Legal advice privilege attaches not just to those communications between lawyer and client which have as their purpose the giving or receiving of legal advice, but also extends to material which “evidences” the substance of those communications. The High Court has recently provided welcome clarity on the level of “evidencing” that is required for secondary material to be rendered privileged. The secondary material must contain a definite and reasonable foundation from which the legal advice can be inferred. There is no need for the legal advice to be directly referenced: In The Matter Of Edwardian Group Limited  EWHC 2805 (Ch)
This privilege issue emerged during unfair prejudice proceedings brought by the petitioners six years after the alleged acts of unfair prejudice. They sought to explain their delay in bringing proceedings on the basis that they had been unable to finance the litigation themselves and had only recently secured suitable funding.
On the issue of improper delay, the court ordered (as part of standard disclosure) disclosure of the petitioners’ communications with the potential litigation funders from whom they had sought financing. However, the petitioners withheld or redacted much of those communications on grounds of privilege – namely that the substance of the legal advice they had received could be inferred from their content.
The respondents challenged this claim to privilege on the basis that such an inference to legal advice was not enough to render the communications with potential funders privileged.
What is material that “evidences” privileged communications?
Morgan J noted that it is well-established that material which “evidences” the substance of communications covered by legal advice privilege is also caught by the same privilege1 (eg potentially board minutes to the extent they evidence such communications).
But what level of evidencing is sufficient for such a claim to privilege? The judge contrasted two previous cases:
- FSCS v Abbey National  EWHC 2868 (Ch) – legal advice privilege only attaches to those communications between a lawyer and client which have as their purpose the giving or receiving of legal advice in either their “original form or in a summarised or paraphrased form”. Inference of those privileged communications is not enough (unless perhaps the inference is obvious and inevitable in which case the document is in substance a statement of the communication).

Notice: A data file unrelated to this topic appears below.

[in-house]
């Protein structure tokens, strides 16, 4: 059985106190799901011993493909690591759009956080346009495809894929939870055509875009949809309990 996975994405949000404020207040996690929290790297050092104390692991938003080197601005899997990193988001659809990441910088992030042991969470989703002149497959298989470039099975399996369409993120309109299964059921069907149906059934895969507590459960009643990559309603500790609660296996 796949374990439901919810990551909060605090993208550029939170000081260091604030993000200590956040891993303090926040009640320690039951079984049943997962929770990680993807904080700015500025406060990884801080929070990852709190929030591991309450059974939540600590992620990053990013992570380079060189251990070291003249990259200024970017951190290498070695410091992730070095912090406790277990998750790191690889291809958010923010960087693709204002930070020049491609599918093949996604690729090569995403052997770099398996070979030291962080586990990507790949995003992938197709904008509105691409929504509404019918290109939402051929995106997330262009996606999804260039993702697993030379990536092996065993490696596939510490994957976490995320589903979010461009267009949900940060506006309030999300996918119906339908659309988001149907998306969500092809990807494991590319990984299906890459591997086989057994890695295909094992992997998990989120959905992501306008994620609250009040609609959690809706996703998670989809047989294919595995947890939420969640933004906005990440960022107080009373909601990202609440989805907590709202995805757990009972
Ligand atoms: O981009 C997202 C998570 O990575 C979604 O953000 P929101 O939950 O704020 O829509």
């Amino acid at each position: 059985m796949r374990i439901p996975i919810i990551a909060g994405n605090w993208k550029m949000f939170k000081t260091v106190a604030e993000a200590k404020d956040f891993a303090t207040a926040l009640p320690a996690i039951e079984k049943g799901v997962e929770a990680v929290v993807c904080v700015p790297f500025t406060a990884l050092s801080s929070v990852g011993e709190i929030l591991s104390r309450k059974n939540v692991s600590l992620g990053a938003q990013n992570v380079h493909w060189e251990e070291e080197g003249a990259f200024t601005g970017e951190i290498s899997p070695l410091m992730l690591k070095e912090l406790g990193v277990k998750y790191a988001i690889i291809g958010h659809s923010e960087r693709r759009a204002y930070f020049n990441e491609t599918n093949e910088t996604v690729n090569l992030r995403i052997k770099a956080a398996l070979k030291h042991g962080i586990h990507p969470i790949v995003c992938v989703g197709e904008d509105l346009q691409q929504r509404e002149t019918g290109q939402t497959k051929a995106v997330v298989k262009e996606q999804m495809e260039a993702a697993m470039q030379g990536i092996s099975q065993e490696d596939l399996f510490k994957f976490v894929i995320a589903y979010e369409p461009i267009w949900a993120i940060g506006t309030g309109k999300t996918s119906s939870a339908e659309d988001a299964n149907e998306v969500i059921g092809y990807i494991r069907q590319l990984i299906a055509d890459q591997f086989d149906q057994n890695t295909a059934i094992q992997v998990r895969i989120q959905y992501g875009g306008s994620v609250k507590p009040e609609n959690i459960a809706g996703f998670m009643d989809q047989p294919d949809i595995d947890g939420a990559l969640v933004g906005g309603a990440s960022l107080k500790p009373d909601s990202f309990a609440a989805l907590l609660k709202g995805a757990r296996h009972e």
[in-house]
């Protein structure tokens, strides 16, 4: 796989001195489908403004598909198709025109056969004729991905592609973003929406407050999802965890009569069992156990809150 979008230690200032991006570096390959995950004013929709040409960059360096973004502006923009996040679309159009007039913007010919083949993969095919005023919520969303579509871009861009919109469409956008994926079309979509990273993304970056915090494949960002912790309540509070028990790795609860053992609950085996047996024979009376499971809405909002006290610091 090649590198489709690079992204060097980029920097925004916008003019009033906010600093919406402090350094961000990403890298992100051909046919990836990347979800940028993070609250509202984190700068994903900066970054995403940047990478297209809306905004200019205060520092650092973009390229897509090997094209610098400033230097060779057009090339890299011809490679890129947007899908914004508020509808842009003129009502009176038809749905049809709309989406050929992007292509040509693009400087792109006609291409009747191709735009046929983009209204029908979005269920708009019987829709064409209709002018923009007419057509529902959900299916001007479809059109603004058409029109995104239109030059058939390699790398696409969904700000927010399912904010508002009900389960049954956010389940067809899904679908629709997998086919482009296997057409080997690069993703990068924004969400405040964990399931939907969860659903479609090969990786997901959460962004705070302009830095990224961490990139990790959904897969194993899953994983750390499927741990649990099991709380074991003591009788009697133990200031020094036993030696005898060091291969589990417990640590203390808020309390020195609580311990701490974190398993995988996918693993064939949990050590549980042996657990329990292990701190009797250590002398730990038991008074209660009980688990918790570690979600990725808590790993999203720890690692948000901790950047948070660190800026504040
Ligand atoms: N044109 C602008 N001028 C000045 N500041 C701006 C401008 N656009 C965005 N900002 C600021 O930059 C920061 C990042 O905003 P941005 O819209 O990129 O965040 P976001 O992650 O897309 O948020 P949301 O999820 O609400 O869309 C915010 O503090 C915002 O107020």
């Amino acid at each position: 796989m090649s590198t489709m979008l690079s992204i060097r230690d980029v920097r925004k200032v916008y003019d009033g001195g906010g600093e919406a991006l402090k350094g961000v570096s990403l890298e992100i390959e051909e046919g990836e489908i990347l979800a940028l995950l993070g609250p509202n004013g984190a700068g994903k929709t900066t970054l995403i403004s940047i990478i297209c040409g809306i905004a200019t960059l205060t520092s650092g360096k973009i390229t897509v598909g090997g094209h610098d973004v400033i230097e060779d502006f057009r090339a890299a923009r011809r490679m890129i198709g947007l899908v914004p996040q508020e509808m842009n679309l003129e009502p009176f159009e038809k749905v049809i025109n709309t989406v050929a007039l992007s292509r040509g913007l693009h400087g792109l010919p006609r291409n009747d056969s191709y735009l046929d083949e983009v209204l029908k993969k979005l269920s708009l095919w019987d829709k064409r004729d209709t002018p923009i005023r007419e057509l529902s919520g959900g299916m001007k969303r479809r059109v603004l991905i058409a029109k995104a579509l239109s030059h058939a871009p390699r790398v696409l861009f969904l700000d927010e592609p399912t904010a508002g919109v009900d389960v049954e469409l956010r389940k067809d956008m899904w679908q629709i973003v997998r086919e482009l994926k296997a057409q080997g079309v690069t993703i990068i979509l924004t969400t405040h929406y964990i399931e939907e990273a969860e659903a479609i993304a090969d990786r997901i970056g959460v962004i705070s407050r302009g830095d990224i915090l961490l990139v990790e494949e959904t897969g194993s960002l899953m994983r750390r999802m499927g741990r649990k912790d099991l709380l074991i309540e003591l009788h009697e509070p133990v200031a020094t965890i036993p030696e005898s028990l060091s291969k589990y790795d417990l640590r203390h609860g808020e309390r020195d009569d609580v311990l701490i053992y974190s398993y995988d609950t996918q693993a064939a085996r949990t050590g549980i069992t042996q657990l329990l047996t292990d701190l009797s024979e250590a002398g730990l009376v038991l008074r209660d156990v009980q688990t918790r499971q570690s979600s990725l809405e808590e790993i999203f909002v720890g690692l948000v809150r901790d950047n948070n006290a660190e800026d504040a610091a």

- Lyell v Kennedy (No 3)  27 Ch D 12 – the Court of Appeal refused to order disclosure of a selection of documents made by a party’s solicitor on the basis that the selection would give the other party a clue to the legal advice given. Or, as later put in the case of Ventouris v Mountain  1 WLR 607, the selection would betray the trend of legal advice given.
Morgan J believed that the correct approach was that taken in Lyell. Inference of legal advice was enough to render material privileged. As to the level of inference necessary, he ruled that it must have a “definite and reasonable foundation”. Something that would merely cause “one to wonder or speculate” about the existence or content of legal advice would not be sufficient.3
Did the funding communications betray the trend of legal advice?
Morgan J then considered whether the petitioners had correctly applied the Lyell test (of betraying the trend of legal advice) to the funding communications. He concluded that the petitioners’ solicitor had correctly described the test but that he had doubts about whether the test described had in fact been applied.
However, a cautious approach should be taken when doubting a solicitor’s claim for privilege.4 A claim to privilege in a solicitor’s witness statement is conclusive unless it can be concluded with “reasonable certainty” that the test has been incorrectly applied.
Although the judge had doubts about the correct application of the test, as he was not able to say with “reasonable certainty” that the solicitor had misapplied the test, he would not go behind the claim to privilege. Even if he had been persuaded with “reasonable certainty” that the test had been incorrectly applied, he noted that the most he would have been persuaded to do would have been to order the petitioners’ solicitor to provide more detail as to the claim to privilege.
Not proportional to redo redaction exercise anyway
The petitioners also sought to argue that if they were incorrect in their claim to privilege they should not be ordered to redo the reaction exercise on proportionality grounds. Interestingly, the judge agreed (albeit this was obiter). He considered that the advantage to the respondents if the redaction exercise was carried out a second time would probably be slight and may result in the trial date being lost.
Given recent high-profile cases taking a restrictive line on the boundaries of privilege, this decision is to be welcomed. A relatively expansive approach can be taken when looking at what constitutes “evidence” of privileged communications. That said, there are still limits. Although an inference of legal advice in a document is sufficient to justify a claim to privilege, that inference must be reasonable and definite and cannot merely result in wonder and speculation as to the legal advice. As the High Court said in RBS Right Issue Litigation  EWHC 3161 (Ch) in relation to lawyers’ working papers, there is a real difference between merely reflecting “a train of inquiry”, which is not enough for a claim to privilege, and reflecting or giving a clue as to the trend of legal advice.